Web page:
Seminar features fraud-avoidance tips
By NEAL WAGNER / City Editor
Members of the Pelham Senior Center got lessons on protecting themselves against fraud and planning for the future during a morning-long estate planning seminar on Aug. 2.
During the seminar, which was held as part of the Pelham Public Library’s Smart Investing at Your Library program, financial and estate-planning experts taught the seniors how to protect their assets now and after they pass away.
Clint Niemeyer, a representative from the Alabama Securities Commission, gave the crowd tips on avoiding financial scams, and said con artists frequently prey on senior citizens.
“Scammers prefer to target baby boomers because they have been able to save more over their lifetimes,” Niemeyer said. “There will always be those who prey on retirees, and they will do it day in and day out until they are caught.”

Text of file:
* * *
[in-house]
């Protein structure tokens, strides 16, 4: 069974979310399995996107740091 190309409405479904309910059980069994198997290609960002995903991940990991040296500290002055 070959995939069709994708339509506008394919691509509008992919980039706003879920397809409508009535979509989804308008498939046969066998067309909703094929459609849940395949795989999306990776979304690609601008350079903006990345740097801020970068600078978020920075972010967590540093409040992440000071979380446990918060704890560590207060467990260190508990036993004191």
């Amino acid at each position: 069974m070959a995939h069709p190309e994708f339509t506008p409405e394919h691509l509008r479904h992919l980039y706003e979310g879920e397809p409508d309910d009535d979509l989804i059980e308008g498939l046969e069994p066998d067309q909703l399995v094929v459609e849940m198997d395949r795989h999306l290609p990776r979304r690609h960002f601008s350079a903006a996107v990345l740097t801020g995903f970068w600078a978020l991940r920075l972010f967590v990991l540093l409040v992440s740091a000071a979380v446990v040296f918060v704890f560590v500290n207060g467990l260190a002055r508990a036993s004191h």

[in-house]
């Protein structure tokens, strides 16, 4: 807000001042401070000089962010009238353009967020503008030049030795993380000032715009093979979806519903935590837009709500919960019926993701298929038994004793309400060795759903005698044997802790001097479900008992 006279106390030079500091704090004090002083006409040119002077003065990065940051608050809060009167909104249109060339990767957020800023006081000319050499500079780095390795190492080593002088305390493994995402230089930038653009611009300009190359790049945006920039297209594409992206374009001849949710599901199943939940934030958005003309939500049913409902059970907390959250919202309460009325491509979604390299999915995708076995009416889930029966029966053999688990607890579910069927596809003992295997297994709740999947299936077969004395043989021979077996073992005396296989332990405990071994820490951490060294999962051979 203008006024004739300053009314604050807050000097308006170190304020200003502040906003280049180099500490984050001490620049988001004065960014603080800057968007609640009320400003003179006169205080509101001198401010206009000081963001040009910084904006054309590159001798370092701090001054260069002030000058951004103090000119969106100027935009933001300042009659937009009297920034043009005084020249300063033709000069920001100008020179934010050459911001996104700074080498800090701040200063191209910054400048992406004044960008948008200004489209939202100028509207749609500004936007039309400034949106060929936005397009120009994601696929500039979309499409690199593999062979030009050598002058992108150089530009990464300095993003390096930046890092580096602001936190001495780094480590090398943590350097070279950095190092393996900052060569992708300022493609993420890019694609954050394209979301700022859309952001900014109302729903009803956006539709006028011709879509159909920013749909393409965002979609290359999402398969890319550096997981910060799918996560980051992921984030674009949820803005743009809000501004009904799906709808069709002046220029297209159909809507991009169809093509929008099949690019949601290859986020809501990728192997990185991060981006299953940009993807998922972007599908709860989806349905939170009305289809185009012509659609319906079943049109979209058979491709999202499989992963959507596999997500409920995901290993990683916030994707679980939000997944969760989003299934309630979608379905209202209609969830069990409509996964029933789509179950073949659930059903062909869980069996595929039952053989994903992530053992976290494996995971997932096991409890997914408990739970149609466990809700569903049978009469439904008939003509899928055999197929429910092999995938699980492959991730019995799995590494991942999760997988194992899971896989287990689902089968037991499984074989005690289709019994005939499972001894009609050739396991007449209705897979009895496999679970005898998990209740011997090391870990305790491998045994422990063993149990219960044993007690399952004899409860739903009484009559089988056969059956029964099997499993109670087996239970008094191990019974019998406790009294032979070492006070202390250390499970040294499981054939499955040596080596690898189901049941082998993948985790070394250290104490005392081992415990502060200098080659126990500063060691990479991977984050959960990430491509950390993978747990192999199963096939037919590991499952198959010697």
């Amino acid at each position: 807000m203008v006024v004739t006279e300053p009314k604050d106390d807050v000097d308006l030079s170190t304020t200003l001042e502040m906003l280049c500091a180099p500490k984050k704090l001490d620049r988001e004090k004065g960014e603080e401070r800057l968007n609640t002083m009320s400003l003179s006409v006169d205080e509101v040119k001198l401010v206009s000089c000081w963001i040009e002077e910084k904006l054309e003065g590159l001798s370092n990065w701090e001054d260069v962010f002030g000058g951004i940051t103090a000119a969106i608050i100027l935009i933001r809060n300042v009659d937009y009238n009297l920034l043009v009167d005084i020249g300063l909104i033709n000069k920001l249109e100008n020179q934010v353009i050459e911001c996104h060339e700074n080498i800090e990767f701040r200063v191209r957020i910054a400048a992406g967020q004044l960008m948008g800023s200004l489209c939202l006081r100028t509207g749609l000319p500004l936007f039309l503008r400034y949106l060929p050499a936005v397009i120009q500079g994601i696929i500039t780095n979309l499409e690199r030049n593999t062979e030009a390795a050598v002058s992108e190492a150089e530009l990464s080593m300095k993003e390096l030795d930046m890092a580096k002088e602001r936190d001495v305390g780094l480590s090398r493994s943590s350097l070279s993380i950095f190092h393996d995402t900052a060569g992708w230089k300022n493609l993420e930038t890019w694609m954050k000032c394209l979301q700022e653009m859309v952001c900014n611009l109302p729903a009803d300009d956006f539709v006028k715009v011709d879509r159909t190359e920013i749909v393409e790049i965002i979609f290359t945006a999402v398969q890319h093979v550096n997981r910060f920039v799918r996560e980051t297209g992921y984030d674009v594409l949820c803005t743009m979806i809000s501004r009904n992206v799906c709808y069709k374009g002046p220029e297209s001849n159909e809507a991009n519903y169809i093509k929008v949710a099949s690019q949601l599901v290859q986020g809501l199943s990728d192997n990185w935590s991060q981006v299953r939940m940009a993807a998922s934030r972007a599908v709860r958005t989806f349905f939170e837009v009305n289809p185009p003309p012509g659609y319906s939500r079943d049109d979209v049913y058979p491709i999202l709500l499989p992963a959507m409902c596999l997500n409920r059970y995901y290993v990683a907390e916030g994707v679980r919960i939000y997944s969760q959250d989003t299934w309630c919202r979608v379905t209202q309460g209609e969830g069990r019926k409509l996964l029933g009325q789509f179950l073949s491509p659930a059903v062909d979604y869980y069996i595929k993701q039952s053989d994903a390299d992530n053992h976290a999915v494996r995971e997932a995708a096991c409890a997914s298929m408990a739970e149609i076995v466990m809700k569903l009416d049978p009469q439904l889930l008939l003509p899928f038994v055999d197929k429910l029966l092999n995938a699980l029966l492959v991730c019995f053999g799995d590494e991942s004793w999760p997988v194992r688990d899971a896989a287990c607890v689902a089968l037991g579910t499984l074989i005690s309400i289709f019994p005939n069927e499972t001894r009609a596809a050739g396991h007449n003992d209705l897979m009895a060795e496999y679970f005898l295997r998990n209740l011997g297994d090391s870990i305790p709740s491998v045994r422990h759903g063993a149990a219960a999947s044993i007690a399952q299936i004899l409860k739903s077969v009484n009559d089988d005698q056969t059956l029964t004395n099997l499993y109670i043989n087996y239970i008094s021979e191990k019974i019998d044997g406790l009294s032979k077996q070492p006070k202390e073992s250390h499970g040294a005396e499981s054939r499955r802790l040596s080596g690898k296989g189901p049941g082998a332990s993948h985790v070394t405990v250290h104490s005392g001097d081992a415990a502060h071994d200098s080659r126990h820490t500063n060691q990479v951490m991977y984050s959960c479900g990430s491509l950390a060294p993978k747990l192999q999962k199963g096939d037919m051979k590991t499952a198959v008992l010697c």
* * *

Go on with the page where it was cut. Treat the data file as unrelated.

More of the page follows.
Niemeyer encouraged the seniors to investigate a situation before investing their money, and said con artists usually will offer deals guaranteeing unrealistic returns over a short period of time.
“There is no deal that will benefit you that can’t wait 24 hours,” Niemeyer said, noting scams have been on the rise during the current economic downturn. “If you encounter a deal that sounds too good to be true, ask yourself ‘If this is so good, why is this guy not keeping it to himself?’”
In addition to the Pelham Library, the program was facilitated by the Alabama Cooperative Extension System. In addition to Niemeyer’s session, the event also featured estate-planning attorney Dr. Robert Tufts, who explained the importance of having a will.
Tufts also explained the difference between a will, a trust and a living will, and told the seniors when each document is important.
“Some of the people here may already have a will,” said Regional Extension Agent Ruth Brock. “But sometimes things change, and this is good advice if they need to update it.”
Tufts explained the importance of proper record keeping to allow family members to find important documents in the future.
“There are two large purposes of estate planning. It determines who gets the assets and when they get them,” Tufts said.